• 2012-2013 Season,  Henry 5

    A Special Orem Public Library Performance of HENRY 5–FREE!

    by Anne Flinders, dramaturg BYU’s Young Company cast and crew is bringing a free performance of Henry 5 to the Orem Public Library (58 N State St, Orem). This special performance is a tradition that Young Company has shared with the library for several years, bringing excellent children’s theatre to the Orem community. The performance will be on Monday, April 15th at 7:00 pm in the storytelling wing of the library; the performance lasts about 50 minutes. It is open to the public and free of charge. The company will present the same production they have taken on the road over the past semester as part of their tour to elementary…

  • 2012-2013 Season,  Gone Missing/Cleverest Thief

    Reflections

    by Ariel Mitchell, dramaturg Theater is a live art. You share an experience physically together in a space with actors, crew, and fellow audience members. Things happen differently as actors attempt to repeat actions and new audiences with diverse experiences come in and receive new things, laugh in different places, and clap (or don’t) where no one has before. That’s what is exciting about theater. You can see the same play performed by the same company over and over, but still you can experience something new. However, the problem with live art is there always comes a time when it has to die. The curtain falls on the performance and…

  • 2012-2013 Season,  Gone Missing/Cleverest Thief

    Design and Dramaturgy

    by Ariel Mitchell, dramaturg This past week, our Gone Missing production team has broken into groups: Design and Dramaturgy. The designers will focus on how the show will look, how many screens we need, how we will use lighting, costumes, and projections to tell the stories of loss outlined in Gone Missing and The Cleverest Thief. Meanwhile the dramaturgy group will be workshopping the moments we have chosen into a text that the actors can memorize and use. Basically what this means is that the four main writers will each take one moment we have chosen home. They will treat it as it’s own play thinking of traditional plot structure (inciting incident, rising…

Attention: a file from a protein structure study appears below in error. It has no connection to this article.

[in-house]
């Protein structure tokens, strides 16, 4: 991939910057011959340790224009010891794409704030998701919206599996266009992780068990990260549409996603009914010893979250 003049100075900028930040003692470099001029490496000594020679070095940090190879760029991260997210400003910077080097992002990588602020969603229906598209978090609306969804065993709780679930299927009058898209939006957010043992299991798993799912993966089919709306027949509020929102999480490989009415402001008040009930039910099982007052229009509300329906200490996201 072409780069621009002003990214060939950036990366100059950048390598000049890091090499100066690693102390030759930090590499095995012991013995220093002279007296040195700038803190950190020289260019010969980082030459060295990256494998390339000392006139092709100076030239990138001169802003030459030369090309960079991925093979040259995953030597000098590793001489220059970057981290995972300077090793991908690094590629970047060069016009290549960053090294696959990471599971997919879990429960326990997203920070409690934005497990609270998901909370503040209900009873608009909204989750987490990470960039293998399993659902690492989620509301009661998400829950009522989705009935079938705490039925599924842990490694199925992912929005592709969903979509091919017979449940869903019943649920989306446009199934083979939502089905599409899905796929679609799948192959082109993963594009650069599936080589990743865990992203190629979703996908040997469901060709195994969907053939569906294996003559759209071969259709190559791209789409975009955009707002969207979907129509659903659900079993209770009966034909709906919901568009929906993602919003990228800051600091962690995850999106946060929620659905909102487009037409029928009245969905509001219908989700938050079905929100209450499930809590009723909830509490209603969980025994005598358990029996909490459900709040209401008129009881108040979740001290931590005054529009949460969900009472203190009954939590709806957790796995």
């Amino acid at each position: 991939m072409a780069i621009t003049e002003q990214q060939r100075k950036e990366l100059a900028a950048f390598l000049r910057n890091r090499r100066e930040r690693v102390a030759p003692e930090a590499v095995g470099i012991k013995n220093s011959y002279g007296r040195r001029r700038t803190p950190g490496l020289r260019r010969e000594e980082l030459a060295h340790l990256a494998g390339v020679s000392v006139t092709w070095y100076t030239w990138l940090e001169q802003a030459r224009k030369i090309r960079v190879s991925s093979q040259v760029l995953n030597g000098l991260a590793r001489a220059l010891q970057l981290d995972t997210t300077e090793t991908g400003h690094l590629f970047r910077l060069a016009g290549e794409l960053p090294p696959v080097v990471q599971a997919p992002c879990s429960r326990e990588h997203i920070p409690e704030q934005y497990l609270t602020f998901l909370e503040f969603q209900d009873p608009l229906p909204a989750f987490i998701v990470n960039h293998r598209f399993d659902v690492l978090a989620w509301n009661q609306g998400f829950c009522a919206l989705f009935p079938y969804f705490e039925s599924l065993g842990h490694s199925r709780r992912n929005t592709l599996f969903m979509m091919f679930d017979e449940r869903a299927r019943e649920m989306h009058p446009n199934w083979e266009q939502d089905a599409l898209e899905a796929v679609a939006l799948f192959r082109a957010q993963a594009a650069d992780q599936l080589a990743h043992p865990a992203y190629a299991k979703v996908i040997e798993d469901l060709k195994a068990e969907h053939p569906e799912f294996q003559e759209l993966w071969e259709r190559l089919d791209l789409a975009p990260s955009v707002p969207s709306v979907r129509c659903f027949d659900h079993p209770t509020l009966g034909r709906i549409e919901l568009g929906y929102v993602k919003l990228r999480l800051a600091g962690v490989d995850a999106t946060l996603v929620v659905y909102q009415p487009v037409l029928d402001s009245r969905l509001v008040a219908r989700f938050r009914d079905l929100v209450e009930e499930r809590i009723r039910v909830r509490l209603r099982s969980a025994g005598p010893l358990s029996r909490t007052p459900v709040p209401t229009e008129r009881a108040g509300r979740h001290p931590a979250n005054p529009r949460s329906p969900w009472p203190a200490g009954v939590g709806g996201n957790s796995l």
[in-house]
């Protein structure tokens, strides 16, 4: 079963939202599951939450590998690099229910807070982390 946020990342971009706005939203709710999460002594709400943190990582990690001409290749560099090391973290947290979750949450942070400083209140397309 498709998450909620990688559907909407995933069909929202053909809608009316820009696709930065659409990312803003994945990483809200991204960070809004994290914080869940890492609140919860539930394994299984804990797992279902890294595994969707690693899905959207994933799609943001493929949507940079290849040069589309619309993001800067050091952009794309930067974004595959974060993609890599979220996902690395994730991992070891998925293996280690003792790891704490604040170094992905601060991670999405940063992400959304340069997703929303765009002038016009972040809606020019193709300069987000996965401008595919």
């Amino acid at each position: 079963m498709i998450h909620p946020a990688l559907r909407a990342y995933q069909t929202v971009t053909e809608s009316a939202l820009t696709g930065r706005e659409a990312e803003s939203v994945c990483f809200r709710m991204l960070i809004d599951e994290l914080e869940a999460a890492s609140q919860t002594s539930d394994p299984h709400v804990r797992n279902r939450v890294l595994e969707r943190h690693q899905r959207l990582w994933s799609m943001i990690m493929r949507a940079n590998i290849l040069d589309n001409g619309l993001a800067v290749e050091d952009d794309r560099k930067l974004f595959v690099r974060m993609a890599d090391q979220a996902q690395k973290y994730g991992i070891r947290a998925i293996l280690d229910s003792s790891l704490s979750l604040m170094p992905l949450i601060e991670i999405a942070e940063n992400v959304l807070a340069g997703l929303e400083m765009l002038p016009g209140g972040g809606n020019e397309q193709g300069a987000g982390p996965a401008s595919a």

• 2012-2013 Season,  Holiday

    Transitions from Rehearsal to Stage

    by Bianca Dillard, dramaturg Our rehearsal process for Holiday has officially come to a close–last night was our last dress rehearsal and tonight will be our first preview. Now comes the part where we step out of the vacuum of rehearsal and on to the stage of performance where the interaction with the audience become real, and live, and tangible. I would like to share a few last behind the scene photos to celebrate our rehearsal process and share a few production photos to whet your appetite for the performance itself.   In the coming days please stay tuned as I will be posting some material that will supplement the information provided in the Study Guide.…

  • 2012-2013 Season,  Sleepy Hollow

    On the Trail with Sleepy Hollow

    by Janine Sobeck, BYU Dramaturgy Specialist Every semester the TYA production tours to schools in Utah, Salt Lake and Nebo counties.  The BYU students dedicate their Tuesdays and Thursdays to the show in order  to travel to the various schools, performing and offering different workshops. In the middle of the semester, they add to their crazy touring schedule with a two week run on the BYU campus.  Traveling around Utah by day and in the BYU theatre at night, this is a time where the lives of the actors seem to be consumed by the show in an incredible and amazing way.  This period of immersion also gives a great…

  • 2012-2013 Season,  Gone Missing/Cleverest Thief

    Horizontal Theater

    by Ariel Mitchell, dramaturg One of the most well known theatrical companies to use the devising method is the Tectonic Theater Project headed by Moisés Kaufman. Some of their most well known works include 33 Variations, Gross Indecency, and The Laramie Project. In each of these cases, the company implements the technique of horizontal theater. The traditional setup of theater is vertical. You begin with a text. Then you add set, costumes, lights, a director’s concept, and actors. You build upwards always referencing the foundation (i.e. the text) off of which every decision is based. Horizontal theater on the other hand treats every aspect of theater as equally important. Instead…